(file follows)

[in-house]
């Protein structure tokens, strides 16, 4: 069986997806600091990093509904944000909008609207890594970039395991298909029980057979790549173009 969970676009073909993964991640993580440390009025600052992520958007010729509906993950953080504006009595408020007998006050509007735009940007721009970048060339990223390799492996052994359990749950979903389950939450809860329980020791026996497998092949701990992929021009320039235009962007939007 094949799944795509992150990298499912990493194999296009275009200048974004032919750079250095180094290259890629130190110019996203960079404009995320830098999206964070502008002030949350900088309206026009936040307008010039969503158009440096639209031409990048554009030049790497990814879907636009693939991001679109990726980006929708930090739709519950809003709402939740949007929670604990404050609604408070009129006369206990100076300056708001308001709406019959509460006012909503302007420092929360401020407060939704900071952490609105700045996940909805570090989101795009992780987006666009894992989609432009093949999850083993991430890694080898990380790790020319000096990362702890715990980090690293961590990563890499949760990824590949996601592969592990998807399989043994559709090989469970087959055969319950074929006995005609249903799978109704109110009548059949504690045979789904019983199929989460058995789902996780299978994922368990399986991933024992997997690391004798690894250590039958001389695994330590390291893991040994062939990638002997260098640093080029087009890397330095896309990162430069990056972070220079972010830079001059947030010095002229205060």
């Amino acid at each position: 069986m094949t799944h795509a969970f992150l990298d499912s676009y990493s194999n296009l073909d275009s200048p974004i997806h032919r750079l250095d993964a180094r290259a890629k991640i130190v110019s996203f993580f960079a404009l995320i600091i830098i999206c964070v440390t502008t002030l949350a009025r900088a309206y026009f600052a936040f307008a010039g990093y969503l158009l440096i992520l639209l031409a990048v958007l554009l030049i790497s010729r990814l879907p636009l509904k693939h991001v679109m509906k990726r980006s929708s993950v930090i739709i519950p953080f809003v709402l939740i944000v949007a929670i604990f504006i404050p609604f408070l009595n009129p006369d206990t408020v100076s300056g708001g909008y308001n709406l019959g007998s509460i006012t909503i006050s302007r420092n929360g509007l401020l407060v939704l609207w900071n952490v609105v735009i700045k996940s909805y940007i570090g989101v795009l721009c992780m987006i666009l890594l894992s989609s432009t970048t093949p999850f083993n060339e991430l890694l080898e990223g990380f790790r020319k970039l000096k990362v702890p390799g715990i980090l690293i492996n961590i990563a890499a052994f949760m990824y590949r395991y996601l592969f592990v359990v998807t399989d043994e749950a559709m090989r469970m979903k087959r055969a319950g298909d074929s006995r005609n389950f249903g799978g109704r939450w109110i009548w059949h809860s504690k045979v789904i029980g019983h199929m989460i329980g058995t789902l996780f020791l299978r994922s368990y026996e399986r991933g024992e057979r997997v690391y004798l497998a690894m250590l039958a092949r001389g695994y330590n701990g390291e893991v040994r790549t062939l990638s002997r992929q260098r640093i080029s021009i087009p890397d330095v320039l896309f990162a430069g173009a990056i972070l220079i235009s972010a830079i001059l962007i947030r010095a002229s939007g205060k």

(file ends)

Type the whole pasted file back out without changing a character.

[in-house]
């Protein structure tokens, strides 16, 4: 069986997806600091990093509904944000909008609207890594970039395991298909029980057979790549173009 969970676009073909993964991640993580440390009025600052992520958007010729509906993950953080504006009595408020007998006050509007735009940007721009970048060339990223390799492996052994359990749950979903389950939450809860329980020791026996497998092949701990992929021009320039235009962007939007 094949799944795509992150990298499912990493194999296009275009200048974004032919750079250095180094290259890629130190110019996203960079404009995320830098999206964070502008002030949350900088309206026009936040307008010039969503158009440096639209031409990048554009030049790497990814879907636009693939991001679109990726980006929708930090739709519950809003709402939740949007929670604990404050609604408070009129006369206990100076300056708001308001709406019959509460006012909503302007420092929360401020407060939704900071952490609105700045996940909805570090989101795009992780987006666009894992989609432009093949999850083993991430890694080898990380790790020319000096990362702890715990980090690293961590990563890499949760990824590949996601592969592990998807399989043994559709090989469970087959055969319950074929006995005609249903799978109704109110009548059949504690045979789904019983199929989460058995789902996780299978994922368990399986991933024992997997690391004798690894250590039958001389695994330590390291893991040994062939990638002997260098640093080029087009890397330095896309990162430069990056972070220079972010830079001059947030010095002229205060």
């Amino acid at each position: 069986m094949t799944h795509a969970f992150l990298d499912s676009y990493s194999n296009l073909d275009s200048p974004i997806h032919r750079l250095d993964a180094r290259a890629k991640i130190v110019s996203f993580f960079a404009l995320i600091i830098i999206c964070v440390t502008t002030l949350a009025r900088a309206y026009f600052a936040f307008a010039g990093y969503l158009l440096i992520l639209l031409a990048v958007l554009l030049i790497s010729r990814l879907p636009l509904k693939h991001v679109m509906k990726r980006s929708s993950v930090i739709i519950p953080f809003v709402l939740i944000v949007a929670i604990f504006i404050p609604f408070l009595n009129p006369d206990t408020v100076s300056g708001g909008y308001n709406l019959g007998s509460i006012t909503i006050s302007r420092n929360g509007l401020l407060v939704l609207w900071n952490v609105v735009i700045k996940s909805y940007i570090g989101v795009l721009c992780m987006i666009l890594l894992s989609s432009t970048t093949p999850f083993n060339e991430l890694l080898e990223g990380f790790r020319k970039l000096k990362v702890p390799g715990i980090l690293i492996n961590i990563a890499a052994f949760m990824y590949r395991y996601l592969f592990v359990v998807t399989d043994e749950a559709m090989r469970m979903k087959r055969a319950g298909d074929s006995r005609n389950f249903g799978g109704r939450w109110i009548w059949h809860s504690k045979v789904i029980g019983h199929m989460i329980g058995t789902l996780f020791l299978r994922s368990y026996e399986r991933g024992e057979r997997v690391y004798l497998a690894m250590l039958a092949r001389g695994y330590n701990g390291e893991v040994r790549t062939l990638s002997r992929q260098r640093i080029s021009i087009p890397d330095v320039l896309f990162a430069g173009a990056i972070l220079i235009s972010a830079i001059l962007i947030r010095a002229s939007g205060k």